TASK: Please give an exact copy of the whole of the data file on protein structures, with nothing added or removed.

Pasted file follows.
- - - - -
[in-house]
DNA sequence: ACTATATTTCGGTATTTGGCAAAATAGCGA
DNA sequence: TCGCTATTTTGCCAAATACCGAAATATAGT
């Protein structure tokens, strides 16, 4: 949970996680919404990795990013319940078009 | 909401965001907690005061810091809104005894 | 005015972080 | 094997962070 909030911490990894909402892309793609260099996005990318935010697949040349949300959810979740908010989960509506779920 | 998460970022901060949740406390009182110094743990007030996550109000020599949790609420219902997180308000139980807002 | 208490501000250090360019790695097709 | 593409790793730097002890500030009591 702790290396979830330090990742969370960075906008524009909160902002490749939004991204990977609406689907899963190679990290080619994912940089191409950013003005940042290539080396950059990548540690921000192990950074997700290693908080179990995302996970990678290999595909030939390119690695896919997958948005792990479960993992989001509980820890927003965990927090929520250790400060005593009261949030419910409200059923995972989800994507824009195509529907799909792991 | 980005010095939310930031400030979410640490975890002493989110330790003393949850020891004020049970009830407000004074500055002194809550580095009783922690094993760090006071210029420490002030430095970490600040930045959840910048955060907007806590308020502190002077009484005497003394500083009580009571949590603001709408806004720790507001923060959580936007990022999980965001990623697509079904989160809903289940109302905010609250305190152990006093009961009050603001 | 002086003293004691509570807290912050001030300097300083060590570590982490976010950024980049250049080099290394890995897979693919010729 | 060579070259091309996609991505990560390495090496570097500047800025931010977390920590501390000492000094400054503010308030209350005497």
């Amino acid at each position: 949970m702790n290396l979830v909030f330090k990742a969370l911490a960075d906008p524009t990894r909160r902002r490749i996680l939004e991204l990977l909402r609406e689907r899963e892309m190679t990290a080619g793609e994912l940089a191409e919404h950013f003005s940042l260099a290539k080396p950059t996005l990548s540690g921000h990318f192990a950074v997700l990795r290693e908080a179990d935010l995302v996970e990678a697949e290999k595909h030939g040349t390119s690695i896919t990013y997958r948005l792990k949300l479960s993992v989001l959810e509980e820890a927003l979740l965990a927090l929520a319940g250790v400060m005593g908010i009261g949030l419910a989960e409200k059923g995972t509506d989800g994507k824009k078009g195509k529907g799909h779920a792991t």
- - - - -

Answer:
[in-house]
DNA sequence: ACTATATTTCGGTATTTGGCAAAATAGCGA
DNA sequence: TCGCTATTTTGCCAAATACCGAAATATAGT
């Protein structure tokens, strides 16, 4: 949970996680919404990795990013319940078009 | 909401965001907690005061810091809104005894 | 005015972080 | 094997962070 909030911490990894909402892309793609260099996005990318935010697949040349949300959810979740908010989960509506779920 | 998460970022901060949740406390009182110094743990007030996550109000020599949790609420219902997180308000139980807002 | 208490501000250090360019790695097709 | 593409790793730097002890500030009591 702790290396979830330090990742969370960075906008524009909160902002490749939004991204990977609406689907899963190679990290080619994912940089191409950013003005940042290539080396950059990548540690921000192990950074997700290693908080179990995302996970990678290999595909030939390119690695896919997958948005792990479960993992989001509980820890927003965990927090929520250790400060005593009261949030419910409200059923995972989800994507824009195509529907799909792991 | 980005010095939310930031400030979410640490975890002493989110330790003393949850020891004020049970009830407000004074500055002194809550580095009783922690094993760090006071210029420490002030430095970490600040930045959840910048955060907007806590308020502190002077009484005497003394500083009580009571949590603001709408806004720790507001923060959580936007990022999980965001990623697509079904989160809903289940109302905010609250305190152990006093009961009050603001 | 002086003293004691509570807290912050001030300097300083060590570590982490976010950024980049250049080099290394890995897979693919010729 | 060579070259091309996609991505990560390495090496570097500047800025931010977390920590501390000492000094400054503010308030209350005497």
């Amino acid at each position: 949970m702790n290396l979830v909030f330090k990742a969370l911490a960075d906008p524009t990894r909160r902002r490749i996680l939004e991204l990977l909402r609406e689907r899963e892309m190679t990290a080619g793609e994912l940089a191409e919404h950013f003005s940042l260099a290539k080396p950059t996005l990548s540690g921000h990318f192990a950074v997700l990795r290693e908080a179990d935010l995302v996970e990678a697949e290999k595909h030939g040349t390119s690695i896919t990013y997958r948005l792990k949300l479960s993992v989001l959810e509980e820890a927003l979740l965990a927090l929520a319940g250790v400060m005593g908010i009261g949030l419910a989960e409200k059923g995972t509506d989800g994507k824009k078009g195509k529907g799909h779920a792991t």